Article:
Ever noticed how the emergency room isn't first-come, first-serve? Comedian Brian Frazer takes issue with that approach.
Entries tagged with: humor
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Turn your head and worry: The three-day wait after comedian Brian Frazer’s annual physical nearly killed him with hypochondria.
Trying to relieve stress, comedian and hypochondriac Brian Frazer takes knitting for spin.
Is laughter really the best medicine? Comedy doc Matt Iseman tests out the healing power of a good joke.
Comedy doc Matt Iseman finds the lighter side of medical insurance.
Should you worry that your doctor’s first vow was “do no harm?” Comedy doc Matt Iseman shows you why the Hippocratic Oath isn’t exactly a vote of confidence.
Do you know what’s ailing you? Comedy doc Matt Iseman jokes about the pitfalls of self-diagnosis.
We all know that a good laugh can help you feel better. But can humor also improve your health?
The late Norman Cousins thought so. When the writer and editor was diagnosed with an autoimmune disease in the 1970's, his self-prescribed treatment included humorous TV shows and films, which he credited for helping him recover. He called laughter "internal jogging."
Three decades later, there's new research that may support Cousins' belief. In a study of 20 diabetic patients, half of whom were exposed to humor as part of their treatment, those in the laughter group had higher levels of good cholesterol (HDL) and fewer signs of inflammation in their blood vessels (a possible risk for heart disease) than those not exposed to humor.
To be sure, a study with only 20 subjects is far from conclusive, and it has yet to be published. Still, it follows other research suggesting that laughter may help increase blood flow, reduce levels of stress hormones, and enhance immune function.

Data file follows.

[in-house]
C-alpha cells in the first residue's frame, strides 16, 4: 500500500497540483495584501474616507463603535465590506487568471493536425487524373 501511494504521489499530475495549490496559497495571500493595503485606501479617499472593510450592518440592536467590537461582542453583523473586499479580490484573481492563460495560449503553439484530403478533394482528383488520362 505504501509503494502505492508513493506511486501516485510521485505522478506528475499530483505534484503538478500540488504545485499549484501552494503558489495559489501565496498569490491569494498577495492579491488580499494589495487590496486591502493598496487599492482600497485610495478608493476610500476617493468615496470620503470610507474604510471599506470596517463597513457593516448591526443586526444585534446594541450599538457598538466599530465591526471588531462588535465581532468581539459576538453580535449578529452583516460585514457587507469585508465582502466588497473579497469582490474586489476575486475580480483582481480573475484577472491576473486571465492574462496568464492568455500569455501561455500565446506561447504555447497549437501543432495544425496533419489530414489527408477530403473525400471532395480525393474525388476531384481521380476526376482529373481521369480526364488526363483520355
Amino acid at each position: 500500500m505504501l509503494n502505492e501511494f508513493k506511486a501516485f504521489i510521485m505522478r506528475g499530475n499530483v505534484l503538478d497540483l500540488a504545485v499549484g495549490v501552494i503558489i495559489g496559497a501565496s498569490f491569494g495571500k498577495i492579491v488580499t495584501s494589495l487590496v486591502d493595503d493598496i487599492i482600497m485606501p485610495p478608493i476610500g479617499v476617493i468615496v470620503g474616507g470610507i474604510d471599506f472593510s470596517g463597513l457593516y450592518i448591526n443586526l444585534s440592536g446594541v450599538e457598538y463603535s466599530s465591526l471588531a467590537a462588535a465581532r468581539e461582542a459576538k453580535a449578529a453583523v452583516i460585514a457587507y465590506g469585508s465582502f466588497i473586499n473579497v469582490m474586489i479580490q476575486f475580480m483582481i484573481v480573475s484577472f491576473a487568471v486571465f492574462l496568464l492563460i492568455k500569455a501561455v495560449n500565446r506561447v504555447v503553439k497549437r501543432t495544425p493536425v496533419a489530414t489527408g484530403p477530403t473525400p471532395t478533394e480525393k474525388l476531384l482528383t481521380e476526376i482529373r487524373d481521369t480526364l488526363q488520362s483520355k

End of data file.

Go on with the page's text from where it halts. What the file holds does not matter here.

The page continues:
By itself, laughter therapy won't cure cancer or keep you from getting sick. But it certainly can't hurt. At the very least, it may make your pursuit of better health more enjoyable. Watch, for example, how some yoga practitioners are incorporating laugher into their routines.
One physician, Dr. Brad Nieder, has gone so far as to become a stand-up comedian. If further research corroborates that, as the Bible says, a "merry heart doeth good like a medicine," then the good doctor may indeed be on to something by keeping people in stitches.
Brian Frazer's friend is afraid to shake his hand. Hear Brian's side of the story.
Is a wise-cracking doctor the perfect catch? Comedy doc Matt Iseman opens up about his love life.
Comedy doc Matt Iseman finds the light side of an interesting case.
Stand-up doc Brad Nieder on why calorie counts are going up.
Stand-up doc Brad Nieder on why no one can understand their doctors.
The original “hyper-chondriac,” author and humorist Brian Frazer shows you why your diet may not be agreeing with your energy type.
The original “hyper-chondriac,” author and humorist Brian Frazer explains why it’s so easy to get angry.
What happens when a stiff comedian takes up yoga? The original “hyper-chondriac,” author and humorist Brian Frazer stretches out.
Stand-up doc Brad Nieder shares his idea of the perfect diet plan.
Stand-up doc Brad Nieder explains why some doctors are just "practicing."
Stand-up doc Brad Nieder dishes on why our plates are getting bigger.
Stand-up doc Brad Nieder on why laughter is the best medicine.
Stand-up doc Brad Nieder ponders why dogs are practicing medicine.
Stand-up doc Brad Nieder on staying young at heart.